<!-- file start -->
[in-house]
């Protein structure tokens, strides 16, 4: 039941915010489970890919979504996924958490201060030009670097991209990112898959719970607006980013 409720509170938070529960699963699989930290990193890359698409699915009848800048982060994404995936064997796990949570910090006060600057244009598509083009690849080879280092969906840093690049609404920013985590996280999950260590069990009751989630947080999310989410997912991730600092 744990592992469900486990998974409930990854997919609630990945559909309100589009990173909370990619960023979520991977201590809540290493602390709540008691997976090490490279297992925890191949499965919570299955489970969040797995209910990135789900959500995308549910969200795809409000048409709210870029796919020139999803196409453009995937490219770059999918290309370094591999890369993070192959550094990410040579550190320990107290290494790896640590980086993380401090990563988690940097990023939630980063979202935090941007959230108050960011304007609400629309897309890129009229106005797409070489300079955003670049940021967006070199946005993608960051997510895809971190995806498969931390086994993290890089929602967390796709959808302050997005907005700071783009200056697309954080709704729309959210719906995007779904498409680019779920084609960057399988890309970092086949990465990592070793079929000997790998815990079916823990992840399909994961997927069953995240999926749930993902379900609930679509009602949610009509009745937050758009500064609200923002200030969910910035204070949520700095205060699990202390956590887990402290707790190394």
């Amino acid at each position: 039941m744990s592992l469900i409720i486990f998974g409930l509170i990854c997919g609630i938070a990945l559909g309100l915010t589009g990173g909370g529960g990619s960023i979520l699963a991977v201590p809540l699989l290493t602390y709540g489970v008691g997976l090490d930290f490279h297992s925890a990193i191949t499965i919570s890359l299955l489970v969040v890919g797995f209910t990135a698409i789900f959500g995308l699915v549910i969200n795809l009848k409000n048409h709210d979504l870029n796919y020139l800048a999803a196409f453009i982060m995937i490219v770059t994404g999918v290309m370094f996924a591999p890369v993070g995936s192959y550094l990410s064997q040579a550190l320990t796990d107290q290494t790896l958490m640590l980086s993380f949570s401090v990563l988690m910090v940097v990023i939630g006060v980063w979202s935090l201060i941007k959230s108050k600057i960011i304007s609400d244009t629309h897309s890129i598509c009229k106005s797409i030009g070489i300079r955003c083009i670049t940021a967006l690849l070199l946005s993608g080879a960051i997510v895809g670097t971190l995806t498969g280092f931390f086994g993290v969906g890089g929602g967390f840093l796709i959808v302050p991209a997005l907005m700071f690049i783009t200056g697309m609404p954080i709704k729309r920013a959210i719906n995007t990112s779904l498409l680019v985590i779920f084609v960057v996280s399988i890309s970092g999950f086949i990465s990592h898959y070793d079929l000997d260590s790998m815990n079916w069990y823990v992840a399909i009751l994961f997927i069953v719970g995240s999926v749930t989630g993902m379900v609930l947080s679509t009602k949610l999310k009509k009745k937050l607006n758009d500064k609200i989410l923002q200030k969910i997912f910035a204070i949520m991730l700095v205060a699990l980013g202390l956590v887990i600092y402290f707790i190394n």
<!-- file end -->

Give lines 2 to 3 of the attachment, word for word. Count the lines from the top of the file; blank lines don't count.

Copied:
């Protein structure tokens, strides 16, 4: 039941915010489970890919979504996924958490201060030009670097991209990112898959719970607006980013 409720509170938070529960699963699989930290990193890359698409699915009848800048982060994404995936064997796990949570910090006060600057244009598509083009690849080879280092969906840093690049609404920013985590996280999950260590069990009751989630947080999310989410997912991730600092 744990592992469900486990998974409930990854997919609630990945559909309100589009990173909370990619960023979520991977201590809540290493602390709540008691997976090490490279297992925890191949499965919570299955489970969040797995209910990135789900959500995308549910969200795809409000048409709210870029796919020139999803196409453009995937490219770059999918290309370094591999890369993070192959550094990410040579550190320990107290290494790896640590980086993380401090990563988690940097990023939630980063979202935090941007959230108050960011304007609400629309897309890129009229106005797409070489300079955003670049940021967006070199946005993608960051997510895809971190995806498969931390086994993290890089929602967390796709959808302050997005907005700071783009200056697309954080709704729309959210719906995007779904498409680019779920084609960057399988890309970092086949990465990592070793079929000997790998815990079916823990992840399909994961997927069953995240999926749930993902379900609930679509009602949610009509009745937050758009500064609200923002200030969910910035204070949520700095205060699990202390956590887990402290707790190394």
């Amino acid at each position: 039941m744990s592992l469900i409720i486990f998974g409930l509170i990854c997919g609630i938070a990945l559909g309100l915010t589009g990173g909370g529960g990619s960023i979520l699963a991977v201590p809540l699989l290493t602390y709540g489970v008691g997976l090490d930290f490279h297992s925890a990193i191949t499965i919570s890359l299955l489970v969040v890919g797995f209910t990135a698409i789900f959500g995308l699915v549910i969200n795809l009848k409000n048409h709210d979504l870029n796919y020139l800048a999803a196409f453009i982060m995937i490219v770059t994404g999918v290309m370094f996924a591999p890369v993070g995936s192959y550094l990410s064997q040579a550190l320990t796990d107290q290494t790896l958490m640590l980086s993380f949570s401090v990563l988690m910090v940097v990023i939630g006060v980063w979202s935090l201060i941007k959230s108050k600057i960011i304007s609400d244009t629309h897309s890129i598509c009229k106005s797409i030009g070489i300079r955003c083009i670049t940021a967006l690849l070199l946005s993608g080879a960051i997510v895809g670097t971190l995806t498969g280092f931390f086994g993290v969906g890089g929602g967390f840093l796709i959808v302050p991209a997005l907005m700071f690049i783009t200056g697309m609404p954080i709704k729309r920013a959210i719906n995007t990112s779904l498409l680019v985590i779920f084609v960057v996280s399988i890309s970092g999950f086949i990465s990592h898959y070793d079929l000997d260590s790998m815990n079916w069990y823990v992840a399909i009751l994961f997927i069953v719970g995240s999926v749930t989630g993902m379900v609930l947080s679509t009602k949610l999310k009509k009745k937050l607006n758009d500064k609200i989410l923002q200030k969910i997912f910035a204070i949520m991730l700095v205060a699990l980013g202390l956590v887990i600092y402290f707790i190394n």